Razzaghi et al v. The District of Columbia et al

District of Columbia, dcd-1:2003-cv-01619

Memorandum Opinion. Signed by Judge Henry H. Kennedy, Jr., on September 28, 2005.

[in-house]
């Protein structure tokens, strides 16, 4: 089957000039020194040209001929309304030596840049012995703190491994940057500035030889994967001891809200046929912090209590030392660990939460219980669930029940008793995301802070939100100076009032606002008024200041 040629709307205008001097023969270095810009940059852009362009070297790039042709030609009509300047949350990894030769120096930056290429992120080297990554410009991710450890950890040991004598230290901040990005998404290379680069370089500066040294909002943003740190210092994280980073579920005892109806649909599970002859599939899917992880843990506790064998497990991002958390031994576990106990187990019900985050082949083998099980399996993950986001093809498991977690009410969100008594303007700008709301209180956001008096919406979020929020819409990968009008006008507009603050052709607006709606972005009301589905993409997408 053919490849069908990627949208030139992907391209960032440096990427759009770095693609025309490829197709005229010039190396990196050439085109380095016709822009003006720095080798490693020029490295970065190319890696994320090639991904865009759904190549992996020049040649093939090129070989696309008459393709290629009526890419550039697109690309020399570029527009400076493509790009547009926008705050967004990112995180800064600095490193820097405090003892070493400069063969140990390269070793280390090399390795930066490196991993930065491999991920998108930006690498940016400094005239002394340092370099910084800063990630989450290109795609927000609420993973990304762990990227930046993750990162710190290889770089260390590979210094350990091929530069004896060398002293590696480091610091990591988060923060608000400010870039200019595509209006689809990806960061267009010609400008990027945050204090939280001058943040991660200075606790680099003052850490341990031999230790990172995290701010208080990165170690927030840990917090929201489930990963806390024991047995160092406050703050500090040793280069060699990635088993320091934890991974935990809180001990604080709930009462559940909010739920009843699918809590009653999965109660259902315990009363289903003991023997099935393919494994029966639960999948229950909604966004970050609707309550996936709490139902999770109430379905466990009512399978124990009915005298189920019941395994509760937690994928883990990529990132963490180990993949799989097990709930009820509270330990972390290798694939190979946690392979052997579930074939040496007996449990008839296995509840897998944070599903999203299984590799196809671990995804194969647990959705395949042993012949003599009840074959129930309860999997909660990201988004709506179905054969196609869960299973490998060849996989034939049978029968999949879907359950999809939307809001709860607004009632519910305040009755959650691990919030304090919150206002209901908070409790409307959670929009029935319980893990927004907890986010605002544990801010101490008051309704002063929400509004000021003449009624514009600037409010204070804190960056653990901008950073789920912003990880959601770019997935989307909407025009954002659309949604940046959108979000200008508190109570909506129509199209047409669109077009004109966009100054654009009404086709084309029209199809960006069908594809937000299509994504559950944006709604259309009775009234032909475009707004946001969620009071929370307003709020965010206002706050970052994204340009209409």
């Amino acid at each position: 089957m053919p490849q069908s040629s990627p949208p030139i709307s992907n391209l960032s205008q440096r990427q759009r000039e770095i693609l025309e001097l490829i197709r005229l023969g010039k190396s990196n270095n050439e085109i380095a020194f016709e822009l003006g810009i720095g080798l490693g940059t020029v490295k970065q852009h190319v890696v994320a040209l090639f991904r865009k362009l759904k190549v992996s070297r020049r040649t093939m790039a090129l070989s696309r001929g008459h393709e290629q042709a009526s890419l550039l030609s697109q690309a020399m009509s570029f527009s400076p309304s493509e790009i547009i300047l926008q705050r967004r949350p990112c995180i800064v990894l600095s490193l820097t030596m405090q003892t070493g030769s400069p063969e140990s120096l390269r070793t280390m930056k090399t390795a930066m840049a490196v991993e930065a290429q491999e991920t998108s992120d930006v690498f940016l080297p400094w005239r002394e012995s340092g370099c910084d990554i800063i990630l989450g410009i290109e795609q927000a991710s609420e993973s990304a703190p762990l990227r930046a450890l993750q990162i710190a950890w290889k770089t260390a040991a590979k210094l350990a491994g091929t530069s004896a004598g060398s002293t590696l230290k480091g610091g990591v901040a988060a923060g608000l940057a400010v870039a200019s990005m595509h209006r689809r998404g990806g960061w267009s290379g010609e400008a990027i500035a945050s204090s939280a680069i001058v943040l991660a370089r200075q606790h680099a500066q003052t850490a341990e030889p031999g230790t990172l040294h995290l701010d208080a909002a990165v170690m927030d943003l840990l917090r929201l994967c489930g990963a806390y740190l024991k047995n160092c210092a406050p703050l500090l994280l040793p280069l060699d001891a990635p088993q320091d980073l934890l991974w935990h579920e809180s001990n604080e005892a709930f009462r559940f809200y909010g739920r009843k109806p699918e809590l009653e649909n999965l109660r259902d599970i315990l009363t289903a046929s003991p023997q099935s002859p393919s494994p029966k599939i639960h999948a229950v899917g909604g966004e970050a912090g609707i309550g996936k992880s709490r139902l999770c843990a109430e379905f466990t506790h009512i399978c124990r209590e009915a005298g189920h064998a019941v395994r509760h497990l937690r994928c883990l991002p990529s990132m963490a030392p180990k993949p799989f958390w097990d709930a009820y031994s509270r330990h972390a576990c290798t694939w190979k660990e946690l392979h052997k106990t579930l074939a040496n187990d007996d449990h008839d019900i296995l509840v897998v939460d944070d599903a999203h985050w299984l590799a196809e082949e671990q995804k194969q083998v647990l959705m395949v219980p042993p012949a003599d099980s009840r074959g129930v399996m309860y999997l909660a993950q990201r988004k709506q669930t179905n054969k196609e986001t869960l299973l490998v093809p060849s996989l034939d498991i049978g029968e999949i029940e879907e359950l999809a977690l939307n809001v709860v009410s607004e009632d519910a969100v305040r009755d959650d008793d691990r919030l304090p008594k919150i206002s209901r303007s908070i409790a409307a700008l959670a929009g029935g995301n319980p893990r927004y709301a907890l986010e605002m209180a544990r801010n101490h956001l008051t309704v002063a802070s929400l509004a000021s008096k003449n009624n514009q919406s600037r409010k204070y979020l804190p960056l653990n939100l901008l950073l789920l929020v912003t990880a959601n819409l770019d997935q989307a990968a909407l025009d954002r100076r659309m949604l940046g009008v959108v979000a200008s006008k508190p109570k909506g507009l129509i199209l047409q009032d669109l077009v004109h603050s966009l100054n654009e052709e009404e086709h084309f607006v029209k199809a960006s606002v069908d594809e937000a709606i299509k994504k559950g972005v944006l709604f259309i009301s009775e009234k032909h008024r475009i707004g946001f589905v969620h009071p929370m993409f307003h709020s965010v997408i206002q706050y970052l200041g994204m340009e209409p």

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8 UNITED STATES DISTRICT COURT FOR THE DISTRICT OF COLUMBIA BIJAN RAZZAGHI, et al., Plaintiffs, v. Civil Action 03-01619 (HHK) THE DISTRICT OF COLUMBIA, et al., Defendants. MEMORANDUM OPINION Plaintiffs, Andrea and Babak Razzaghi ("Razzaghis"), bring this action in their own right and on behalf of their son, Bijan Razzaghi ("Bijan"), against the District of Columbia and the superintendent of the District of Columbia Public Schools (collectively "DCPS"), alleging that DCPS violated the Individuals with Disabilities Education Act ("IDEA"), 20 U.S.C. § 1400 et seq., and 42 U.S.C. § 1983. Specifically, the Razzaghis seek to overturn a DCPS hearing officer's determination that they are not entitled to reimbursement for Bijan's tuition at a private school. Presently before the court are the parties' cross-motions for summary judgment [#25, 26]. Upon consideration of the motions, the oppositions thereto, and the record of this case, the court concludes that the Razzaghis' motion must be denied and DCPS' motion must be granted. 8 I. BACKGROUND A. Statutory Framework Congress enacted the IDEA to "ensure that all children with disabilities have available to them a free appropriate public education that emphasizes special education and related services designed to meet their unique needs." 20 U.S.C. § 1400(d)(1)(A). As a condition of receiving federal funds under the IDEA, school districts must identify, locate, and evaluate all children with disabilities who are in need of special education and related services. 34 C.F.R. § 300.125(a)(1)(I). Any disabled child is entitled to a free appropriate public education ("FAPE") and an individualized education program ("IEP"), which consists of educational services tailored to the unique needs of the child. 20 U.S.C. § 1414(d)(2)(A) ("At the beginning of each school year, each [state] shall have in effect, for each child with a disability in its jurisdiction, an individualized education program."), 34 C.F.R. § 300.300(a)(3)(ii). A full evaluation of a child with suspected disabilities is an integral part of developing an appropriate IEP. Therefore, the IDEA requires states to "conduct a full and individual initial evaluation. . . before the initial provision of special education and related services to a child with a disability." 20 U.S.C. § 1414(a)(1)(A). Once a child has been evaluated and identified as disabled, the school district must create an IEP tailored to the disabled child's needs. The IEP is developed in a periodic, but no less than annual, meeting of an IEP team consisting of parents, faculty, and evaluators. 20 U.S.C. § 1414(d)(1)(B). By definition, a "free" appropriate public education means that services, including evaluations, must be "provided at public expense, under public supervision and direction, and 2 8 without charge." 20 U.S.C. § 1401(9)(A). If the proposed educational services cannot be provided by the school district, IDEA requires the child's placement in a private school at public expense. School Committee of Burlington v. Dep't of Educ., 471 U.S. 359, 369 (1985). Parents who disagree with their child's evaluation or placement may request an administrative hearing, before an impartial hearing officer, to challenge the IEP. 20 U.S.C. § 1415(f)(1)(A). The hearing officer's determination ("HOD") may then be challenged in federal district court. 20 U.S.C. § 1415(i)(2). B. Factual History Bijan is currently twelve years old. He attended John Eaton Elementary School ("Eaton") from 1996 to 2002 for pre-kindergarten through third grade.1 In the first grade, he exhibited certain behavioral difficulties, such as staying in the bathroom for up to thirty minutes at a time and being unable to stand in place. The following year, his mother felt that he "was having difficulty keeping up with the expectations of the classroom and the teacher," Tr. at 82, and his second-grade teacher, Ms. Bigelow, suggested that the Razzaghis have him evaluated. On December 13, 2000, the Razzaghis took Bijan to Kingsbury Center for an initial psycho-educational assessment,2 in January and February of 2001 he returned to Kingsbury 1 Bijan was at Eaton for six years rather than five because he repeated kindergarten. 2 Kingsbury Center is a privately run institution that offers diagnostic, psychological, tutoring, and consultative services to families with children with learning disabilities or developmental delays. Pls.' Ex. A-3. One division of Kingsbury Center is Kingsbury Day School, which offers individualized instruction in small classrooms for children ages 5 to 16. Id. 3 8 Center for a comprehensive psycho-educational evaluation.3 The testing report concluded: "[g]iven the significant interference of Bijan's compulsions with his academic development, it is not possible at this time to determine if he has de facto learning disabilities, or merely academic delays. Similarly, a diagnosis of [Attention Deficit Hyper-Activity Disorder] cannot be given until Bijan's anxiety and related behavior have been addressed." Def. Ex. 3 at 13. On February 14, 2001, the Razzaghis took Bijan to the Children's National Medical Center for a neurological evaluation. The physician who examined him, Dr. Phillip Pearl, diagnosed him with subacute motor tic disorder. He could not determine whether Bijan had a learning disability or ADHD, though he did note that Bijan "appears to meet criteria for ADHD of the predominantly inattentive type." Pls.' Ex. A-18 at 2. On March 21, 2001, Bijan saw Dr. Sherry Goldman, an adolescent psychiatrist, who prescribed medication to address his obsessive compulsive disorder symptoms.4 On May 21, 2001, Ms. Bigelow submitted a Teacher Assistance Team ("TAT") referral requesting that DCPS review Bijan's private evaluations and determine if he needed special education services. The following school year, on November 28, 2001, DCPS psychologist Harriet Kuhn performed a psycho-educational evaluation of Bijan. Despite the fact that none of the independent evaluators diagnosed Bijan with a learning disability, Dr. Kuhn concluded that 3 Bijan was tested at Kingsbury Center by Dr. Ellen Iscoe, Dr. Jennifer Crumlish, and Dr. Laurie Dietzel on January 17, 2001, January 22, 2001, and February 6, 2001. Defs.' Ex. 3 at 1, 15. 4 Dr. Goldman did not conduct any testing of her own, though she did review Bijan's medical and educational documentation. Tr. at 12–13, 23. She also did not prepare a report memorializing her consultations with Bijan or her conclusions. Id. at 22. 4 8 "Bijan appears to be eligible for special education services. . . as a Learning Disabled student."5 Pls.' Ex. A-33 at 6. Accordingly, on December 3, 2001, a multidisciplinary team ("MDT") met to develop an IEP for him.6 The MDT determined that the only further evaluation Bijan needed was an occupational therapy evaluation.7 It then concluded that Bijan should have 7.5 hours of special education and a half an hour of psychological counseling every week. Of the 7.5 hours of special education, 5 were to be in the classroom and 2.5 were to be in the resource room. At the conclusion of the meeting, Mr. and Mrs. Razzaghi signed the IEP, signifying their agreement with the plan, their involvement in the process, and their consent to the provision of services. Eaton began implementing Bijan's IEP in January of 2002. Shortly thereafter, DCPS contacted the Razzaghis to schedule a meeting to re-evaluate the IEP because Bijan was still having behavioral difficulties. After the second meeting, which took place on February 13, 2002, the MDT amended the IEP so that all 7.5 hours of services would be in the resource room. Mr. Razzaghi signed the revised IEP. On February 20, 2002, Dr. Robert Sands conducted an occupational therapy evaluation of Bijan in accordance with the recommendation of the MDT at the initial IEP meeting. As a result of Dr. Sands's report, the MDT scheduled a third meeting for March 27, 2002. On March 13, 2002, just before the third IEP meeting, the Razzaghis took Bijan 5 In addition to reviewing all of Bijan's previous evaluations, Dr. Kuhn administered a number of tests designed to assess Bijan's behavior, intelligence, and cognitive abilities. She also interviewed Bijan and his teacher and parents, and she observed him in a classroom setting. Pls.' Ex. A-33 at 1. 6 The MDT consisted of Mr. and Mrs. Razzaghi, Dr. Kuhn, Ghita Singh (Bijan's third grade teacher), the Assistant Principal, the Guidance Counselor, the Special Education teacher, and a social worker. Defs.' Ex. 14. 7 The Special Education teacher subsequently submitted a referral form for Bijan to receive an occupational therapy evaluation on December 14, 2001. Defs.' Ex. 16. 5 8 to Kingsbury Center for a follow-up evaluation. The Kingsbury Center doctors concluded that "it is impossible at this point to determine whether or not Bijan has a de facto learning disability or poor achievement secondary to his compulsions and related attentional difficulties." Defs.' Ex. 24 at 5. Despite this determination, the report also noted that "[p]lacement in a separate day school program for students with learning disabilities is recommended." Id. When the MDT met on March 27, 2002, it decided to add thirty minutes per week of occupational therapy to Bijan's IEP. Bijan's mother signed the revised IEP. Bijan finished his third grade year at Eaton without objection or further modification to his IEP. On August 20, 2002, Mrs. Razzaghi hand-delivered a letter to Eaton indicating that the Razzaghis intended to enroll Bijan at Kingsbury Day School for the upcoming academic year. Once Bijan was at Kingsbury, the staff there informed his parents that he was eligible for funding from DCPS. The Razzaghis then requested a hearing by a letter dated January 17, 2003. The hearing took place over the course of two days, with a different hearing officer on each day. The hearing officer charged with deciding the case ultimately concluded that DCPS met its obligation to make a free appropriate public education available to Bijan and thus denied the Razzaghis' request for tuition reimbursement at Kingsbury Day School. This lawsuit followed. II. ANALYSIS A. Governing Legal Principles When an action is brought under the IDEA, the court is required to review the administrative record, hear additional evidence presented at the request of the parties, and based "on the preponderance of the evidence shall grant such relief as the court determines is 6 8 appropriate."8 20 U.S.C. § 1415(i)(2)(C). In arriving at a decision, a district court is to give the hearing officer's determination "due weight." Bd. of Educ. v. Rowley, 458 U.S. 176, 206 (1982) (holding that this provision "carries with it the implied requirement that due weight shall be given to" the administrative proceedings). The "due weight" standard of review does not rise to the level of de novo review, however, because "courts must be careful to avoid imposing their view of preferable educational methods upon the States." Id. at 207. Yet, the standard is also "less deferential than that applied under the traditional substantial evidence test used in ordinary administrative review cases." Scorah v. Dist. of Columbia, 322 F. Supp. 2d 12, 16 (D.D.C. 2004). It is also well-settled that the "party challenging the administrative determination must at least take on the burden of persuading the court that the hearing officer was wrong." Circum. v. McKenzie, 862 F.2d 884, 887 (D.C. Cir. 1988) Parents who unilaterally decide to place their disabled child in private school, without consent of local school officials, "do so at their own financial risk." Florence County Sch. Dist. Four v. Carter, 510 U.S. 7, 15 (1993) (quoting Burlington, 471 U.S. at 373–74 (1985)). Parents may receive tuition reimbursement if a court finds "both that the public placement violated IDEA and the private school placement was proper under the Act." Id. at 15. The first factor is a threshold condition, for if the public school placement would have been appropriate, the analysis ends, and a disabled child's parents are not entitled to reimbursement. 20 U.S.C. § 8 It is established that at the due process hearing, DCPS "shall bear the burden of proof. . . that the action or proposed placement is adequate to meet the educational needs of the student." 5 D.C. Mun. Regs. § 3030.3. The Razzaghis contend that the hearing officer improperly placed the burden of proof on them. Pls.' Motion at 23. However, in his decision, the hearing officer states that he "was persuaded that DCPS met its burden." Pls.' Ex. B at 10. The Razzaghis have not identified any part of the hearing officer's decision that indicates that he placed the burden on them rather than DCPS. Therefore, the Razzaghi's argument fails. 7 8 1412(a)(10)(C)(I) (indicating that IDEA "does not require a local educational agency to pay for the cost of education, including special education and related services, of a child with a disability at a private school or facility if that agency made a free appropriate public education available to the child and the parents elected to place the child in such private school or facility."); M.C. v. Valentin Bd. of Educ., 226 F.3d 60, 66 (2d Cir. 2000) ("Only if a court determines that a challenged IAP was inadequate should it proceed to the second question."); TR. v. Kingwood Township Bd. of Educ., 205 F.3d 572, 582 (3d Cir. 2000) ("The threshold question here focuses on the first prong—viz., whether the Board's proposed placement violated the IDEA. . . . The parental reimbursement mandate comes into play only if we answer yes to this initial question."). B. The Razzaghis' Contentions 1. Failure to evaluate When conducting evaluations of children with suspected learning disabilities, school districts must ensure that "the child is assessed in all areas of suspected disability." 20 U.S.C. § 1414(b)(3)(B). They are required to "use a variety of assessment tools and strategies to gather relevant functional, developmental, and academic information" to determine whether the child has a disability and, if so, what should be included in the content of the child's IAP. 20 U.S.C. § 1414(b)(2)(A). The schools must "not use any single measure or assessment as the sole criterion for determining whether a child is a child with a disability," must "use technically sound instruments," and must "review all existing evaluation data on the child." Id. § 1414(b)(2)(B)–(C); § 1414(c)(1)(A). 8 8 The Razzaghis contend that DCPS failed to fulfill its obligation to evaluate Bijan in all areas of suspected disability in two respects. First they assert that DCPS did not timely give Bijan an occupational therapy evaluation. Second, they assert that DCPS did not give him a speech/language evaluation. Neither assertion has merit. As to the assertion that Bijan was not given a timely occupational therapy evaluation, Dr. Sands administered an occupational therapy evaluation to Bijan on February 20, 2002. As a result, the MDT amended Bijan's IAP to include thirty minutes per week of occupational therapy. While it is true that Bijan did not undergo this evaluation until after his IAP was in place, neither party disputes that he was indeed tested. While there undoubtedly are circumstances when a late evaluation operates as the functional equivalent of a failure to evaluate altogether, this case does not present such a circumstance. The delay in conducting the evaluation was not prolonged and Bijan immediately began receiving therapy once his needs were diagnosed. The Razzaghis' second claim, that DCPS improperly failed to administer a speech/ language evaluation, is similarly without merit. Their position is based upon the testimony of Dr. Sheila Iseman, an educational consultant.9 In support of her conclusion that DCPS should have administered a speech/language evaluation, Dr.Iseman testified that Bijan "has always had difficulties with phonemic awareness," and that "DCPS knew this from kindergarten." Tr. at 282. Dr. Iseman's conclusion is unfounded. Perhaps he refers to the report submitted after 9 Dr. Iseman holds a B.S. in Elementary Education, an M.S. in Special Education, and a Ph.D. in Human Development. Pls.' Ex. 38. The Razzaghis hired Dr. Iseman to review Bijan's records after he had already left Eaton. Tr. at 330. Dr. Iseman did not observe Bijan at Eaton or play any part in developing his IEP. Id. 9 8 Bijan's first year in kindergarten, in which his teacher wrote: "Bijan still has difficulty with association of sound to letter." Narrative Summary Report, 6/5/98, Pls.' Ex. A-37. However, by the end of his second year in kindergarten, his teacher wrote on his final report card: "[h]is writing has improved, and he is able to recognize letters and associate sound with those letters." Id. The teacher indicated that the parents should "continue to reinforce beginning sounds and letters over the summer, so that he is ready for first grade," but nowhere does the record indicate that the teacher, or anyone else at Eaton, suspected that Bijan had a speech/language disability at that time.10 Id. Likewise, Bijan's subsequent teachers and evaluators at Eaton did not suspect a speech/ language disability. On his final first grade report card, Bijan's teacher noted that "he needs to improve his sight word vocabulary and decoding strategies," but she indicated that his reading, speaking, and listening skills were all advanced, the highest possible level.11 Teacher Comments, 6/16/00, Pls.' Ex. 37. Ms. Bigelow, Bijan's second grade teacher, stated in her final teacher comments that Bijan should continue to "work on his basic math facts," and she noted that she was pleased that the Razzaghis had Bijan go through a psycho-educational evaluation, but she makes no mention that further testing was appropriate. Teacher Comments, 6/18/01, Pls.' Ex. A- 10 Bijan's kindergarten teacher did note that he "continues to have difficulty following directions," and that "further testing may be helpful in determining the cause of his difficulty." Teacher Comments, 6/11/99, Pls.' Ex. A-37. When Bijan was subsequently tested at Kingsbury Center, the doctors were well aware of this problem and suggested various methods for helping him better follow directions. They did not attribute it to a suspected learning disability, and they did not recommend a speech/language evaluation. Defs.' Ex. 3. 11 Teachers at Eaton rate students based on a scale of 1 to 4 in each subject area. According to its system, 1 = Below Basic, 2 = Basic, 3 = Proficient, and 4 = Advanced. Pls.' Ex. A-37. 10 8 37. Ms. Singh, Bijan's third grade teacher, discusses Bijan's difficulties with math four times on his report card, but she never indicates that he has speech/language problems. Teacher Comments, 6/18/02, Pls.' Ex. A-37. When Dr. Kuhn, the DCPS psychologist, evaluated Bijan, she administered a number of behavior and intelligence tests and also reviewed Bijan's records, interviewed him and his parents, and observed him in class. Pls.' Ex. A-33. In her detailed report, she made seven specific recommendations targeted at helping Bijan improve socially and academically, including a recommendation for an occupational therapy evaluation, but she did not see a need for a speech/language evaluation. Id. The independent evaluators at Kingsbury Center came to the same conclusion. Pls.' Exs. A-20, A-21, A-17. Finally, neither the MDT nor Bijan's parents suspected that he had a speech/language disability. According to the December 3, 2001, MDT meeting notes, which appear to include comments from each party that wished to speak, nobody mentioned that Bijan might have a speech/language disability or that he should be evaluated for one. Pls.' Ex. A-31. Furthermore, both Mr. and Mrs. Razzaghi signed their names at the bottom of the finalized IAP, and Mr. Razzaghi checked the box and signed again next to the following statement: "I AGREE with the contents of this IAP. I have had an opportunity to be involved in the development of this IAP. I have received a copy of this IAP and consent to the implementation of the services in the IAP. I have received a copy of the procedural safeguards and parent rights pertaining to special education." Defs.' Ex. 13 at 1. The record reflects that prior to implementation of his IAP, nobody—not his teachers, his parents, the school psychologist, or the independent evaluators—suspected Bijan had a speech/ language learning disability. It is apparent that a number of people went to great lengths to 11 8 carefully consider Bijan's weaknesses and evaluate him in order to help him improve both socially and academically. The Razzaghis made no objections to the method or substance of Bijan's evaluations until almost a year later, when they had already pulled him from Eaton and hired a private educational consultant to review his case. Based on these facts, the Razzaghis have not met their burden of persuading the court that the hearing officer's decision should be overturned, or that DCPS violated the IDEA by failing to administer a speech/language evaluation to Bijan.12 2. Appropriateness of the IAP A school district can meet its obligation to provide a free appropriate public education by "providing personalized instruction with sufficient support services to permit the child to benefit educationally from that instruction." Rowley, 458 U.S. at 203. Such personalized instruction is accomplished by the implementation of an IAP. Id. at 181. The IAP must be "reasonably calculated" to confer educational benefit on the child, id. at 207, but it need not "maximize the potential of each handicapped child commensurate with the opportunity provided nonhandicapped children." Id. at 200. While courts must ensure that the IAP meets the requirements of IDEA, the Supreme Court has cautioned that they "must be careful to avoid imposing their view of preferable educational methods upon the States." Id. at 207. The Razzaghis first contend that the content of Bijan's IAP was inappropriate. Dr. 12 The Razzaghis point out that when Bijan was in fourth grade at Kingsbury Day School, he underwent a speech/language evaluation, which resulted in a recommendation that he receive speech/language therapy. Pls.' Ex. 12. However, this evaluation occurred in December 2002, more than a year after DCPS evaluated Bijan, and it was thus not available for DCPS to review in formulating Bijan's IEP. Furthermore, that evaluator noted that Bijan's difficulties were only "sporadic and mild," and many of the same skills could be addressed in occupational therapy, which Bijan was receiving before he left Eaton. Id. 12 8 Iseman testified that "the goals and objectives [should] have been more elaborate." Tr. at 383. Specifically, she concluded that there should have been goals and objectives for reading and speech/language. Id. at 279. With respect to reading objectives, Dr. Iseman's opinion is unsupported by the record which reflects that reading was actually a strength for Bijan, who consistently scored at or above his grade level in that subject area. See Kindergarten Progress Report, First Grade Report Card, Second Grade Report Card, and Third Grade Report Card, Pls.' Ex. A-37. Furthermore, the independent evaluators at Kingsbury Center found that Bijan scored in the average range for reading in their most recent evaluation on March 13, 2002. Defs.' Ex. 24 at 3. As for Dr. Iseman's assertion that the IAP should have included speech/language objectives, the court reiterates its earlier conclusion that nobody suspected that Bijan had a speech/language learning disability during the time he was at Eaton. The absence of such objectives in his IAP was therefore warranted. The Razzaghis next contend that the IAP was insufficient because Bijan's needs were such that they could only be addressed if he enrolled in a separate day school for learning disabled students. They rely on Dr. Iseman's opinion that Bijan "needs to be in a full-time special education program, with coordinated services of speech and language, and counseling. He needs to have special education teachers who are familiar with tic disorders, with obsessive- compulsive disorder, with ADHD." Tr. at 294–95. They also submit that when Bijan went in for his follow-up evaluation at Kingsbury Center on March 13, 2002, just two weeks prior to the third IAP meeting, the evaluators at Kingsbury concluded that "[p]lacement in a separate day school program for students with learning disabilities is recommended." Defs.' Ex. 24 at 5. 13 8 The Razzaghis' position cannot be sustained. 20 U.S.C. § 1414(d)(3)(A) states that "[i]n developing each child's IAP, the IAP Team. . . shall consider—(i) the strengths of the child; (ii) the concerns of the parents. . .; (iii) the results of the initial evaluation or most recent evaluation. . .; and (iv) the academic, developmental, and functional needs of the child." The record reflects that these are precisely the criteria the MDT used to develop Bijan's IAP. As to Bijan's strengths and needs, when Ms. Bigelow filled out a TAT referral for Bijan, she wrote that "his strengths are verbal expression, comprehension and reading. His weaknesses are attention (staying on task) and writing activities. He also has poor fine motor skills." Pls.' Ex. A-35. Bijan's struggle with math was also well documented. Accordingly, the IAP had specific objectives for writing and math, and Bijan received 7.5 hours per week of concentrated special education in those areas. He also received counseling for his behavioral difficulties and occupational therapy to improve his fine motor skills. Based on this evidence, the IAP appears to have been appropriately tailored to Bijan's needs. As for consideration of the "concerns of the parents," the Razzaghis were involved in planning Bijan's IAP and signed every revision to it. Indeed, in response to her attorney's question regarding her reaction when the IAP was developed, Mrs. Razzaghi testified that "I think [my husband and I] were very excited that there was something that was going to be able to help [Bijan] to get through the educational experience. We were very encouraged and excited, really." Tr. at 101. The record reflects that DCPS made every effort to both listen to the parents' concerns and allow them to be involved in the creation of the IAP. 14 8 Finally, the Razzaghis argue that the IAP created for Bijan did not, as required, take into account the most recent Kingsbury evaluation of March 13, 2002. This argument fails because there is nothing that undermines the hearing officer's determination that "[t]he delivery of the evaluation to DCPS for consideration at the March 27, 2002, IAP meeting was not established." Pls.' Ex. B at 11. Mrs. Razzaghi could not definitively say that the MDT possessed this evaluation for consideration at the March 27, 2002, IAP meeting, 13 and there is no mention of the report or its contents in the meeting notes.14 Because DCPS cannot be held liable for failing to consider a report that it did not have, DCPS is deemed to have fulfilled its obligation to consider Bijan's evaluations, all of which helped shape Bijan's IAP. In sum, the court cannot conclude that Bijan's IAP was inappropriate. Bijan's teachers consistently noted that he had trouble with writing and math. The IAP specifically addressed both of these subject areas, and by January of 2002 he was receiving 7.5 hours of specialized instruction. The IAP addressed his social and emotional difficulties by giving him psychological counseling every week, and it targeted his fine motor skills through occupational therapy. Both of these were well-documented problem areas for Bijan. Contrary to the Razzaghis' assertions, Bijan's IAP appeared to be responsive to his needs, and he progressed as a result of the help he 13 In response to DCPS counsel's question as to whether she was "a hundred percent clear" that she had presented the Kingsbury report to the school prior to the IEP meeting, Mrs. Razzaghi responded: "I believe I did. . . as soon as I got the report, I made a copy, and sent it straight to the school—probably, in his backpack." Tr. at 202–03. 14 Even if the MDT did have possession of the most recent Kingsbury evaluation at the time of the third IEP meeting, 20 U.S.C. § 1414(d)(3)(A) does not require the MDT to follow the advice of independent evaluators; rather, it requires the MDT to "consider" a variety of factors in formulating the IEP. Hence, the MDT would not be required to adhere to the recommendation to transfer Bijan to a separate day school as long as it was considered. 15 8 was receiving.15 The Razzaghis' repeated agreement with the terms of Bijan's IAP also cannot be disregarded. The Razzaghis have failed to meet their burden of persuading the court that the hearing officer's determination should be overturned. 3. Procedural Violations The D.C. Circuit has emphasized that "IDEA relief depends on 'equitable considerations.'" Reid, 401 F.3d at 523, (citing Florence County Sch. Dist. Four v. Carter, 510 U.S. 7, 15–16 (1993)). While it is true that courts must enforce procedural compliance with IDEA, a violation will be "disregarded as harmless" unless it resulted in substantive harm. Hymes v. Dist. of Columbia, 2005 U.S. Dist. LEXIS 3032, at *10 (D.D.C. March 2, 2005) (citing DiBuo v. Bd. of Educ. of Worcester Cty., 309 F.3d 184, 190–91 (4th Cir. 2002); Doe v. Alabama State Dept. of Educ., 915 F.2d 651, 661–64 (11th Cir. 1990); Muth v. Cent. Bucks Sch. Dist., 839 F.2d 113, 127 n.15 (3rd Cir. 1988)). The Razzaghis first argue that they are entitled to relief because DCPS failed to provide appropriate educational services to Bijan within 120 days of submission of the TAT form. Section 141 of the District of Columbia Appropriations Act of 2000, Pub. L. No. 106–113, 113 Stat. 1501, requires that "not later than 120 days after the date that a [DCPS] . . . student is referred for an evaluation or assessment," DCPS shall evaluate the student and, if she qualifies, 15 The hearing officer reported that Ms. Singh, who had more contact with Bijan at school than anyone else during the time he was receiving special education, testified that he was "an average and normal third grader" who made progress throughout the year and "had a successful third grade." Pls.' Ex. B at 3. She also noted that "at no time did the parents express any displeasure with the student's progress at Eaton." Id. On Bijan's final report card, she wrote: "Bijan has shown significant growth throughout the year." Teacher Comments, 6/18/02, Pls.' Ex. A-37. As a member of the MDT, Ms. Singh was aware of Bijan's difficulties, yet she expressed no concern that his IAP was ineffective or that he needed to be in a separate school. 16 8 provide her with special education services. Ms. Bigelow submitted a TAT to DCPS on May 21, 2001, requesting that Bijan be evaluated. Pls.' Ex. A-35. Dr. Kuhn did not conduct an evaluation until November 28, 2001, 71 days past the deadline. While DCPS indisputably failed to meet the 120-day time limit, it went to great lengths to correct the deficiency by thoroughly evaluating Bijan and implementing an IAP that provided Bijan appropriate educational services. Had DCPS failed to provide such services, and thereby forced the Razzaghis to take Bijan elsewhere for a proper education, there would be no question that they would be entitled to relief. That is not what occurred, however, for the Razzaghis transferred Bijan to Kingsbury while he was receiving an appropriate education at Eaton. Given that the delay was just over two months and that DCPS took pains to provide Bijan his due, the relief sought by the Razzaghis is not warranted. Finally, the Razzaghis argue that DCPS violated 34 C.F.R. § 300.511 by failing to reach a final decision in the hearing within 45 days of receipt of the Razzaghis' request for a hearing.16 The Razzaghis are correct, for they requested a hearing on January 17, 2003, and the hearing officer did not make his final determination until July 3, 2003. However, no harm resulted from the violation of the 45-day time limit because Bijan had already been withdrawn from Eaton for over four months by the time the Razzaghis requested a hearing.17 16 34 C.F.R. § 300.511(a) provides that "not later than 45 days after receipt of the request for a hearing—(1) a final decision [must be] reached in the hearing." 17 The Razzaghis' contention that the delay prejudiced them because it caused them to have two different hearing officers fails because they have not identified any actual harm that resulted from being "forced to present their case before a new hearing officer unfamiliar with the first day of the hearing." Pls.' Mot. for Summ. J. at 30. 17 8 CONCLUSION For the reasons discussed herein, the Razzaghis' motion for summary judgment is denied, and DCPS' motion for summary judgment is granted. An appropriate order accompanies this memorandum. Henry H. Kennedy, Jr. United States District Judge Dated: September 28, 2005 18